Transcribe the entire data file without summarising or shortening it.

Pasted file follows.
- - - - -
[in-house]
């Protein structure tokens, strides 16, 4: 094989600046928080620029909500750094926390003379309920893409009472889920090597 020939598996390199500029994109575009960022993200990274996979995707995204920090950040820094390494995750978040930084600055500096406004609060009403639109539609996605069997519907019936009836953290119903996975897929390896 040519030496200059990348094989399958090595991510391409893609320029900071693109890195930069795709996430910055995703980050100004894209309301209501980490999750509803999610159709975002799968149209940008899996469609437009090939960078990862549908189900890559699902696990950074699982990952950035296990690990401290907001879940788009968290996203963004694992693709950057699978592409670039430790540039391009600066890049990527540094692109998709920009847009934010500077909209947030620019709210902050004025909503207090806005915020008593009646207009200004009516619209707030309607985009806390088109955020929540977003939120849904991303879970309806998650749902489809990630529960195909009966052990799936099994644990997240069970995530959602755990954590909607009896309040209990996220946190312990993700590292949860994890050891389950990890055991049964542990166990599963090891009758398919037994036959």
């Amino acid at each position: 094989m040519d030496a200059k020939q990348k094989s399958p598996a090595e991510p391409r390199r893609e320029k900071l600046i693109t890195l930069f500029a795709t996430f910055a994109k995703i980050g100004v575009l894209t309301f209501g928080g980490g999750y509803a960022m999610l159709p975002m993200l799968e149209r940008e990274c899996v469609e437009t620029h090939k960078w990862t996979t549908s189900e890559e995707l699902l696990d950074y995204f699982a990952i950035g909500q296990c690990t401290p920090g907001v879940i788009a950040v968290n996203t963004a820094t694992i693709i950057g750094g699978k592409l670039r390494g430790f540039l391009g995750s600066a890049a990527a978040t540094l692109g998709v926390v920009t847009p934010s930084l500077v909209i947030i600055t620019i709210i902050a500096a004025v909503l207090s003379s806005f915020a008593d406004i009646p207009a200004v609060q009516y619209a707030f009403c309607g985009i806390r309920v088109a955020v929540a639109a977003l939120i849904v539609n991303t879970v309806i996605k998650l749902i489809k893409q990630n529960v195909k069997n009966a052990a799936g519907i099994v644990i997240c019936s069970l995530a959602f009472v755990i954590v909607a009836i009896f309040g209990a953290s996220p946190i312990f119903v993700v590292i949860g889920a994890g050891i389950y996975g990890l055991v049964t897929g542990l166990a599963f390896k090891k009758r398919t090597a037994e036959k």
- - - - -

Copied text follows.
[in-house]
């Protein structure tokens, strides 16, 4: 094989600046928080620029909500750094926390003379309920893409009472889920090597 020939598996390199500029994109575009960022993200990274996979995707995204920090950040820094390494995750978040930084600055500096406004609060009403639109539609996605069997519907019936009836953290119903996975897929390896 040519030496200059990348094989399958090595991510391409893609320029900071693109890195930069795709996430910055995703980050100004894209309301209501980490999750509803999610159709975002799968149209940008899996469609437009090939960078990862549908189900890559699902696990950074699982990952950035296990690990401290907001879940788009968290996203963004694992693709950057699978592409670039430790540039391009600066890049990527540094692109998709920009847009934010500077909209947030620019709210902050004025909503207090806005915020008593009646207009200004009516619209707030309607985009806390088109955020929540977003939120849904991303879970309806998650749902489809990630529960195909009966052990799936099994644990997240069970995530959602755990954590909607009896309040209990996220946190312990993700590292949860994890050891389950990890055991049964542990166990599963090891009758398919037994036959």
């Amino acid at each position: 094989m040519d030496a200059k020939q990348k094989s399958p598996a090595e991510p391409r390199r893609e320029k900071l600046i693109t890195l930069f500029a795709t996430f910055a994109k995703i980050g100004v575009l894209t309301f209501g928080g980490g999750y509803a960022m999610l159709p975002m993200l799968e149209r940008e990274c899996v469609e437009t620029h090939k960078w990862t996979t549908s189900e890559e995707l699902l696990d950074y995204f699982a990952i950035g909500q296990c690990t401290p920090g907001v879940i788009a950040v968290n996203t963004a820094t694992i693709i950057g750094g699978k592409l670039r390494g430790f540039l391009g995750s600066a890049a990527a978040t540094l692109g998709v926390v920009t847009p934010s930084l500077v909209i947030i600055t620019i709210i902050a500096a004025v909503l207090s003379s806005f915020a008593d406004i009646p207009a200004v609060q009516y619209a707030f009403c309607g985009i806390r309920v088109a955020v929540a639109a977003l939120i849904v539609n991303t879970v309806i996605k998650l749902i489809k893409q990630n529960v195909k069997n009966a052990a799936g519907i099994v644990i997240c019936s069970l995530a959602f009472v755990i954590v909607a009836i009896f309040g209990a953290s996220p946190i312990f119903v993700v590292i949860g889920a994890g050891i389950y996975g990890l055991v049964t897929g542990l166990a599963f390896k090891k009758r398919t090597a037994e036959k």